Of course, the government at almost every level has been employing street sweepers to keep the streets clean especially in our cities; but has that rid our streets of heaps of waste? The answer is no. beggars have the habit of accumulating and gathering dirty materials which they keep as belongings by the road.

 

However, beggars are at risk of carrying a greater health risk compared to other members of society. This is because their vagrant lifestyle exposes them to health problems and make them easy targets and vulnerable to criminals. They sleep by the streets, in front of shops, in uncompleted houses or under bridges.

 

I still remember a female beggar who lives in our neighbourhood; she and her guide-daughter used to pass by our house. Many people were shocked when the pale-looking daughter was impregnated. Neither the mother nor the daughter really knew who was responsible for the pregnancy.

 

Some months later she gave birth to a baby girl. Both the mother and daughter died following the childbirth, probably because there was nobody to provide them with either medical services or food. And the old woman has gone mad.

 

This is one example out of tens of beggars’ female ‘guides’ who have been abused, others impregnated and left at the mercy of labour, madwomen notwithstanding.

 

The ubiquitous presence of beggars is everywhere. They are visible in public places, motor parks, places of worship, school campuses, hospitals, ATMs. They are very good at timing when salaries are due so that they will be at the salary earners’ heels.

 

Last month my elder brother sent me to an ATM to withdraw some amount for him as he was travelling to a neighbouring state the following day. While waiting in the queue, I was so startled as to how beggars strode to approach those who withdrew money, feigning gnawing hunger or acute pain. What impression does this give to an outsider?

 

Consider the way beggars today obstruct the free flow of traffic. One must be extra-vigilant to steer clear of them, for they do not seemingly give a damn. The cripples will wheel carelessly between rows of cars and motorcycles begging for alms.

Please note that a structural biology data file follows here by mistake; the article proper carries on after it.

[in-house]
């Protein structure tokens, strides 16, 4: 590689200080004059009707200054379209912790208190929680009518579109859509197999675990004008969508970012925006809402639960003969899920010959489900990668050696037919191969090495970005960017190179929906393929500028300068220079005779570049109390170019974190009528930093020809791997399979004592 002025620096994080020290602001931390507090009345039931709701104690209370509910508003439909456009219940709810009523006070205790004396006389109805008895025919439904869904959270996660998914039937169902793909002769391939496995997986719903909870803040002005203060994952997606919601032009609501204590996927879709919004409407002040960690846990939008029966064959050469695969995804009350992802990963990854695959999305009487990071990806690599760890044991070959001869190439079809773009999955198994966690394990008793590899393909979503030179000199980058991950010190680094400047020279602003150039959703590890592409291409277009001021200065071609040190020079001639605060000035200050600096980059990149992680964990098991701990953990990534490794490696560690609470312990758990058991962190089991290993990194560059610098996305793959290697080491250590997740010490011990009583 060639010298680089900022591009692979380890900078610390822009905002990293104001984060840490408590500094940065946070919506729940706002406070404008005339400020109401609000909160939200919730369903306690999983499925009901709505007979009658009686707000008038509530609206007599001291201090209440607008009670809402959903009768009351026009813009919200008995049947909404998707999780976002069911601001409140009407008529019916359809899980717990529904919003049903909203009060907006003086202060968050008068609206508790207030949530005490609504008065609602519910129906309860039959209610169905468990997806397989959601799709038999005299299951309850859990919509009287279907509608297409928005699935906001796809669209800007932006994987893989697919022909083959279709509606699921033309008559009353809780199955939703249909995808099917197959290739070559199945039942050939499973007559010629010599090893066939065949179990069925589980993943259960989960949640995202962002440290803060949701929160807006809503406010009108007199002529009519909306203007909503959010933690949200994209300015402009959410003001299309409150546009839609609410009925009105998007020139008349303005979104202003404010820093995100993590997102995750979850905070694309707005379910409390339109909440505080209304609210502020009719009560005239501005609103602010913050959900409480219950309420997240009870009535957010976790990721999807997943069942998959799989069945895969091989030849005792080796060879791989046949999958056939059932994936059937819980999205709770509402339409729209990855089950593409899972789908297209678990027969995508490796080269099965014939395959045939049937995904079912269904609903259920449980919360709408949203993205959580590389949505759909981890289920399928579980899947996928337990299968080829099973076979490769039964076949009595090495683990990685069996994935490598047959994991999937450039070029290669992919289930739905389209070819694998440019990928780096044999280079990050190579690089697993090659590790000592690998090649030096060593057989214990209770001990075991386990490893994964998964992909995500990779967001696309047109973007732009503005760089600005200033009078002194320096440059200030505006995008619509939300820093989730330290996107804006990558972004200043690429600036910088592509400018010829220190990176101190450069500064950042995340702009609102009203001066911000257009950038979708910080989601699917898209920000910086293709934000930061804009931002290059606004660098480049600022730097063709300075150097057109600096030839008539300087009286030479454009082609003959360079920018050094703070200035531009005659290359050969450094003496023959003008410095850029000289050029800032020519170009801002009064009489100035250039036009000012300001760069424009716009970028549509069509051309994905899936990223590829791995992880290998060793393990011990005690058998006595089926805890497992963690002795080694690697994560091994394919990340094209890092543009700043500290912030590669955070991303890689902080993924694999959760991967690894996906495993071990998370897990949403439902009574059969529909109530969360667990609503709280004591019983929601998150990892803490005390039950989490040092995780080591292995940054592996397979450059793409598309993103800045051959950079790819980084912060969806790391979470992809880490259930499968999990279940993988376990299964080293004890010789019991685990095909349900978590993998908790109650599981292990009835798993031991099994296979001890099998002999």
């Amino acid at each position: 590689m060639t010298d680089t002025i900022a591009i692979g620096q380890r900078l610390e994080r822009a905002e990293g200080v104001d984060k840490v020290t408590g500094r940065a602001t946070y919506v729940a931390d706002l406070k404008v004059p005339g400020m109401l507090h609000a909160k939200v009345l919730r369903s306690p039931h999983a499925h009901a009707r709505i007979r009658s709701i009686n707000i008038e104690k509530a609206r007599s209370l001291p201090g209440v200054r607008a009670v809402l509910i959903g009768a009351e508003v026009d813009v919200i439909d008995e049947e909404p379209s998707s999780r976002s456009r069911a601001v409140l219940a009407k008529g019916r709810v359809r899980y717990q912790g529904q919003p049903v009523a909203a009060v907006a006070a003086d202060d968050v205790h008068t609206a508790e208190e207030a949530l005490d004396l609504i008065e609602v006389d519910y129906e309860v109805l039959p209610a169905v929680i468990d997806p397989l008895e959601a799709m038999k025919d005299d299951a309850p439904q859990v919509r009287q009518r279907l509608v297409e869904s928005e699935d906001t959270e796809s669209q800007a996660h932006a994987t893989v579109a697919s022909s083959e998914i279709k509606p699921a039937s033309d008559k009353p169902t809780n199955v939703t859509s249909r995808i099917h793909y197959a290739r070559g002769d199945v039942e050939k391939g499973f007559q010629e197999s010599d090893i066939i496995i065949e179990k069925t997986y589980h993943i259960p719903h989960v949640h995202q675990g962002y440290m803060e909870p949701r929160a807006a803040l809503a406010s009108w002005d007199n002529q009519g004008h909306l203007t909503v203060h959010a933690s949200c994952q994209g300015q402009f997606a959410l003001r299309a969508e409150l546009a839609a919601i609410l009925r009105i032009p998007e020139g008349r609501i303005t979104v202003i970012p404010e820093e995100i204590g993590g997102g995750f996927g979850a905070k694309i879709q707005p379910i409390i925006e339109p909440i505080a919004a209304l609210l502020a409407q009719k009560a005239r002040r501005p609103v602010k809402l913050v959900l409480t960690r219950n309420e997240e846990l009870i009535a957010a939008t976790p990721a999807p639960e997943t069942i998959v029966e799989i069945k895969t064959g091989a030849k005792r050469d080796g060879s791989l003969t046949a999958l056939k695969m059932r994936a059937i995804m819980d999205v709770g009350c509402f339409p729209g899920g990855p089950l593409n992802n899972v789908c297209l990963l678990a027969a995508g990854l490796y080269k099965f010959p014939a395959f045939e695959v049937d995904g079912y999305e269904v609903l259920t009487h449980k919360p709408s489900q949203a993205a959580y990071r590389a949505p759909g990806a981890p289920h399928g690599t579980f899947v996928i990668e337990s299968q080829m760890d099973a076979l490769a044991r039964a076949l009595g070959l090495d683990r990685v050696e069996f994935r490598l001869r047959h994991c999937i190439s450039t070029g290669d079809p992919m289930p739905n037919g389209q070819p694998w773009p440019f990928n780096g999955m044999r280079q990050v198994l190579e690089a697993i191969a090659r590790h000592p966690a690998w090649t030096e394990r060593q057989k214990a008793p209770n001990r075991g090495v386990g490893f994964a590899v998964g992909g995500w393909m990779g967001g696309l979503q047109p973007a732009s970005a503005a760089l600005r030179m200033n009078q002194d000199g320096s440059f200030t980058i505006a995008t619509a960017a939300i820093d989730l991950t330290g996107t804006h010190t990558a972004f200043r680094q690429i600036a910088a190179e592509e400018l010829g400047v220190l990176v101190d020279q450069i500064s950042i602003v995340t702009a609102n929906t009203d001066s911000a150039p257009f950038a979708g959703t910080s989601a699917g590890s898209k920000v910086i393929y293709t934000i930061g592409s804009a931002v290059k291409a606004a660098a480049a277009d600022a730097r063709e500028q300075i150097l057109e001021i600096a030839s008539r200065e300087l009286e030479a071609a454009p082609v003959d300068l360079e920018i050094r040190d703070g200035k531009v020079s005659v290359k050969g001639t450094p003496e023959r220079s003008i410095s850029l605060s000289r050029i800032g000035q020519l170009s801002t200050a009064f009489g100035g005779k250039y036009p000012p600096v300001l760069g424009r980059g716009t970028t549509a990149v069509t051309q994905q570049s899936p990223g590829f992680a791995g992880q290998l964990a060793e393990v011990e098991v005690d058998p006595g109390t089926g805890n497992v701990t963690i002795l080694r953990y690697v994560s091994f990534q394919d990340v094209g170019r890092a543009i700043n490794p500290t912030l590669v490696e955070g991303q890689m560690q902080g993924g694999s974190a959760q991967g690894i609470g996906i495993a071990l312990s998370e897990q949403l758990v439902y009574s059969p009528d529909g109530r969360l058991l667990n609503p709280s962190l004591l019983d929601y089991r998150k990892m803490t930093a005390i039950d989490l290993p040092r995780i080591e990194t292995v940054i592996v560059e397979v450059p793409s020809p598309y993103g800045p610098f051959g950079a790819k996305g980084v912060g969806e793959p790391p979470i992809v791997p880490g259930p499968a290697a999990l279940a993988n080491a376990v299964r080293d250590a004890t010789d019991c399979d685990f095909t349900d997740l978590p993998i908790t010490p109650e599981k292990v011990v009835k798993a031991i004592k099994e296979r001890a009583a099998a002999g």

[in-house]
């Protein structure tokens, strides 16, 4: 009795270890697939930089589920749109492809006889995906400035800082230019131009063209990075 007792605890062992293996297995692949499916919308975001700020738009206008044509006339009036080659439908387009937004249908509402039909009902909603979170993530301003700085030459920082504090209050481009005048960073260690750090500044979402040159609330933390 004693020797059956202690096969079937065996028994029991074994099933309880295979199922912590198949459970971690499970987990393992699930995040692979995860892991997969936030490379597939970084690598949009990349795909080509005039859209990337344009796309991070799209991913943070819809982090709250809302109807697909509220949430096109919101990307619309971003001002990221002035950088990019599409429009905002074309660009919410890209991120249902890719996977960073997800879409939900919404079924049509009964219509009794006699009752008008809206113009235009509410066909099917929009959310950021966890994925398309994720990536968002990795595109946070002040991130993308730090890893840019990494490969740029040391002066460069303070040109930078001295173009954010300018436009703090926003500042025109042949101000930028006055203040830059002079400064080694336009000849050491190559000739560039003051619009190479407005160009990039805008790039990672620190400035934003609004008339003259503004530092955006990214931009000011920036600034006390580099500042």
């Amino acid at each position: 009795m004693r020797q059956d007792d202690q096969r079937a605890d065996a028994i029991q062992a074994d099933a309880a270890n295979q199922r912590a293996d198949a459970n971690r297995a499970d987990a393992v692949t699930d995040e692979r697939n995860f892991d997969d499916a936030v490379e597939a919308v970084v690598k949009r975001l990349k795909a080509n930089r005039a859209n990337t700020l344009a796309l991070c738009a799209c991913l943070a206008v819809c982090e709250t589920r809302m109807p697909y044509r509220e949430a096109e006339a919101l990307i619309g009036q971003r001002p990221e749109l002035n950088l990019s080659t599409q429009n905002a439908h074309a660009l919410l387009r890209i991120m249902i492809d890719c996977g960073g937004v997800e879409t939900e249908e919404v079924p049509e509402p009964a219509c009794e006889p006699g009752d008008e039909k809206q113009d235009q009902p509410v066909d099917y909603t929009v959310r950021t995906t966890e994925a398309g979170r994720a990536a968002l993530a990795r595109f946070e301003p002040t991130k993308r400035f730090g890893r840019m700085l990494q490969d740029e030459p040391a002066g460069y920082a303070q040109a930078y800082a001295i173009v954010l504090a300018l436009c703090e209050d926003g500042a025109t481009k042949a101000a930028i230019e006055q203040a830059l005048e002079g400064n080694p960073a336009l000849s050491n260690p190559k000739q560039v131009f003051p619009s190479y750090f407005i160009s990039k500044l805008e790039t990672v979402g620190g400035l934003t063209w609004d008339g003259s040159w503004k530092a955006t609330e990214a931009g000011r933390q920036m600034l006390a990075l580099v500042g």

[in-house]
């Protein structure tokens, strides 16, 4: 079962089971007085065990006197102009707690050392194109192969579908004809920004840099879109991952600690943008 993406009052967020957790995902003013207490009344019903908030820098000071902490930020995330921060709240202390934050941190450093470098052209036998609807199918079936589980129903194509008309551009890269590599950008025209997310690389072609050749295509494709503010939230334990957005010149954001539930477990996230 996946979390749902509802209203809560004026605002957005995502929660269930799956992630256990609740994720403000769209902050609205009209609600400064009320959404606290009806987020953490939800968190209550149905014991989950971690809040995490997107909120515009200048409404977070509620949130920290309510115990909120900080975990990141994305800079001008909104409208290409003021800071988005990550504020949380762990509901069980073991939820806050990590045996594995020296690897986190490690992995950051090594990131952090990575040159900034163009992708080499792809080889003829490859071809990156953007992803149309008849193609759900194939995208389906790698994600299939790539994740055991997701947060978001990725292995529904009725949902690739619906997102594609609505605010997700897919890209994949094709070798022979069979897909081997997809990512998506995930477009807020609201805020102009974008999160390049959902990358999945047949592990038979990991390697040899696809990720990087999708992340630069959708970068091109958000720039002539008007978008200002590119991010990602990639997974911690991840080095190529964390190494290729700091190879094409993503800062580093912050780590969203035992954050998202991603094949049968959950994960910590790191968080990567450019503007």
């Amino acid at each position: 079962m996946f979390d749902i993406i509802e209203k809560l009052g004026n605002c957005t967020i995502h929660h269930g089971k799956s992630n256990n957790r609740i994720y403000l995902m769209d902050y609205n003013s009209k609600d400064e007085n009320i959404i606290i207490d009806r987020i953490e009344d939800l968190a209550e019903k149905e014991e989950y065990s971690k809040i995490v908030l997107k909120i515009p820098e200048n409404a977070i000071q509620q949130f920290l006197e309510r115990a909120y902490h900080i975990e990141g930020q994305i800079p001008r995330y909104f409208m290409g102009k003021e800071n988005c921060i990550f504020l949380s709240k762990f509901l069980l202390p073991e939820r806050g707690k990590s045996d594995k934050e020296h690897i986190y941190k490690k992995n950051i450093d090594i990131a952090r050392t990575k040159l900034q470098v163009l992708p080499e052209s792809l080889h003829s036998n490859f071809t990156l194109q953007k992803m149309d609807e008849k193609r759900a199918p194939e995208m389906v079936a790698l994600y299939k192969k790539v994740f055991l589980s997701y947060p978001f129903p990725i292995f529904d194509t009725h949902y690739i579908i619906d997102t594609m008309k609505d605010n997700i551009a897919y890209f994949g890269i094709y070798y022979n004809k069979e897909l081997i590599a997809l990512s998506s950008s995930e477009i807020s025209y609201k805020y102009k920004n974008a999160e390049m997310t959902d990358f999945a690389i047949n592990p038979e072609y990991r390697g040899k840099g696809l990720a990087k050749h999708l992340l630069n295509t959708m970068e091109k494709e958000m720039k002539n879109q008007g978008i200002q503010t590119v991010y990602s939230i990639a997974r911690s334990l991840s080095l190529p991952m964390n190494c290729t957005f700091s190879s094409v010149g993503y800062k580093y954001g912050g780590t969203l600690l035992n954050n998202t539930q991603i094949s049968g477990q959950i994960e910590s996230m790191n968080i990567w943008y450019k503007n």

Many beggars, although they may look like them, are double agents. They beg and act as liaison between prostitutes and rich men. They have their codes and sign language that only a few people who are not within the circle can understand.

 

Earlier, a commercial motorcycle rider narrated one heart-breaking story to me. “I was conveying a passenger to a company,” he started, “when I saw somebody parking his car some meters away from where the beggars of the area took their places. At once, I saw all the beggars crowding around the car and hailing the owner of the car. At that very moment when they ringed the car, one fine looking and well-dressed girl sneaked into the car.”

 

“To my utmost surprised, the beggars, about 99% were old women, dispersed waiving at the driver and he ignited his car and drove away. Abdul, this is begging for you today.”

 

 

To be continued…

 

 

 

 

Abdulyassar Abdulhamid

Abdulyassar Abdulhamid, Kano based, is graduate of B.A English from Bayero University, Kano. He is a budding writer, social analyst, freelancer at Sunrise Language Practitioner (SLP) and regular contributor to Nigerian dailies. 
His writings have appeared in The Communicator, a magazine published by Kano State Polytechnic and in Dailytrust, The Triumph and The cable newspapers. He has a strong interest in literary theory.